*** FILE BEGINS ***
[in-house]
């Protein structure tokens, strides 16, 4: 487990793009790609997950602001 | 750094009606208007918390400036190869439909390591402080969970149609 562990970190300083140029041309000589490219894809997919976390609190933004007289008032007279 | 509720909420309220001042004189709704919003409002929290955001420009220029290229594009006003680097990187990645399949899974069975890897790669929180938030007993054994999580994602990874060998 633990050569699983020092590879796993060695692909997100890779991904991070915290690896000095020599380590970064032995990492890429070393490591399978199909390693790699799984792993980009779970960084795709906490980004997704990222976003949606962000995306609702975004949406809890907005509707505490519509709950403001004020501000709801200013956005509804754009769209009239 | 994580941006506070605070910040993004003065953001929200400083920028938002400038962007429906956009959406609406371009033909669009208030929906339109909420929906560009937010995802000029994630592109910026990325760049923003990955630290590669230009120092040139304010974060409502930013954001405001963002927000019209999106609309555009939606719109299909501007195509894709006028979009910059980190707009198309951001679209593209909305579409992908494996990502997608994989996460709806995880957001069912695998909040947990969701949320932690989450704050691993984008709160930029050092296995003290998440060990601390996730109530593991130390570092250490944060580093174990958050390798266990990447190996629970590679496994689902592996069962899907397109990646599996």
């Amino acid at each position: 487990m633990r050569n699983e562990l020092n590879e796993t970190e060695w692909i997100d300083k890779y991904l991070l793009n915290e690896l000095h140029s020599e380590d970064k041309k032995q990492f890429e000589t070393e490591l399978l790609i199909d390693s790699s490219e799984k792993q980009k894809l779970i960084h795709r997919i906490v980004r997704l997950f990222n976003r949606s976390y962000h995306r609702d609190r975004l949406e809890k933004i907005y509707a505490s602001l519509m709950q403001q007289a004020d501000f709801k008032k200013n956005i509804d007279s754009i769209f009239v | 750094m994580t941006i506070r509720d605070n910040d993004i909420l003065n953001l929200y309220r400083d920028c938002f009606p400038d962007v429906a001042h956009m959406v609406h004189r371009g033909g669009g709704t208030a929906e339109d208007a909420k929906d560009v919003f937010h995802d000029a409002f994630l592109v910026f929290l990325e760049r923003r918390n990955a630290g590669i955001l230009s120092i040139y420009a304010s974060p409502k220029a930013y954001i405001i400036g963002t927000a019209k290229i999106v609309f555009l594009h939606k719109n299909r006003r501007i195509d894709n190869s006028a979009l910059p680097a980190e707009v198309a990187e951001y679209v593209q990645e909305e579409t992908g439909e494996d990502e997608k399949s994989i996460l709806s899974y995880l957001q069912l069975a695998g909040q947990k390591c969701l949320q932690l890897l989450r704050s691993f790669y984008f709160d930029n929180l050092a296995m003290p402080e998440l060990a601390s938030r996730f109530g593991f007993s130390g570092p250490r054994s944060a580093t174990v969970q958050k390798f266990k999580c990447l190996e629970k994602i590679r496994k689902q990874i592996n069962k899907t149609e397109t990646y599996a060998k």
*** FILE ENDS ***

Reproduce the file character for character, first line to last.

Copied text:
[in-house]
């Protein structure tokens, strides 16, 4: 487990793009790609997950602001 | 750094009606208007918390400036190869439909390591402080969970149609 562990970190300083140029041309000589490219894809997919976390609190933004007289008032007279 | 509720909420309220001042004189709704919003409002929290955001420009220029290229594009006003680097990187990645399949899974069975890897790669929180938030007993054994999580994602990874060998 633990050569699983020092590879796993060695692909997100890779991904991070915290690896000095020599380590970064032995990492890429070393490591399978199909390693790699799984792993980009779970960084795709906490980004997704990222976003949606962000995306609702975004949406809890907005509707505490519509709950403001004020501000709801200013956005509804754009769209009239 | 994580941006506070605070910040993004003065953001929200400083920028938002400038962007429906956009959406609406371009033909669009208030929906339109909420929906560009937010995802000029994630592109910026990325760049923003990955630290590669230009120092040139304010974060409502930013954001405001963002927000019209999106609309555009939606719109299909501007195509894709006028979009910059980190707009198309951001679209593209909305579409992908494996990502997608994989996460709806995880957001069912695998909040947990969701949320932690989450704050691993984008709160930029050092296995003290998440060990601390996730109530593991130390570092250490944060580093174990958050390798266990990447190996629970590679496994689902592996069962899907397109990646599996």
């Amino acid at each position: 487990m633990r050569n699983e562990l020092n590879e796993t970190e060695w692909i997100d300083k890779y991904l991070l793009n915290e690896l000095h140029s020599e380590d970064k041309k032995q990492f890429e000589t070393e490591l399978l790609i199909d390693s790699s490219e799984k792993q980009k894809l779970i960084h795709r997919i906490v980004r997704l997950f990222n976003r949606s976390y962000h995306r609702d609190r975004l949406e809890k933004i907005y509707a505490s602001l519509m709950q403001q007289a004020d501000f709801k008032k200013n956005i509804d007279s754009i769209f009239v | 750094m994580t941006i506070r509720d605070n910040d993004i909420l003065n953001l929200y309220r400083d920028c938002f009606p400038d962007v429906a001042h956009m959406v609406h004189r371009g033909g669009g709704t208030a929906e339109d208007a909420k929906d560009v919003f937010h995802d000029a409002f994630l592109v910026f929290l990325e760049r923003r918390n990955a630290g590669i955001l230009s120092i040139y420009a304010s974060p409502k220029a930013y954001i405001i400036g963002t927000a019209k290229i999106v609309f555009l594009h939606k719109n299909r006003r501007i195509d894709n190869s006028a979009l910059p680097a980190e707009v198309a990187e951001y679209v593209q990645e909305e579409t992908g439909e494996d990502e997608k399949s994989i996460l709806s899974y995880l957001q069912l069975a695998g909040q947990k390591c969701l949320q932690l890897l989450r704050s691993f790669y984008f709160d930029n929180l050092a296995m003290p402080e998440l060990a601390s938030r996730f109530g593991f007993s130390g570092p250490r054994s944060a580093t174990v969970q958050k390798f266990k999580c990447l190996e629970k994602i590679r496994k689902q990874i592996n069962k899907t149609e397109t990646y599996a060998k």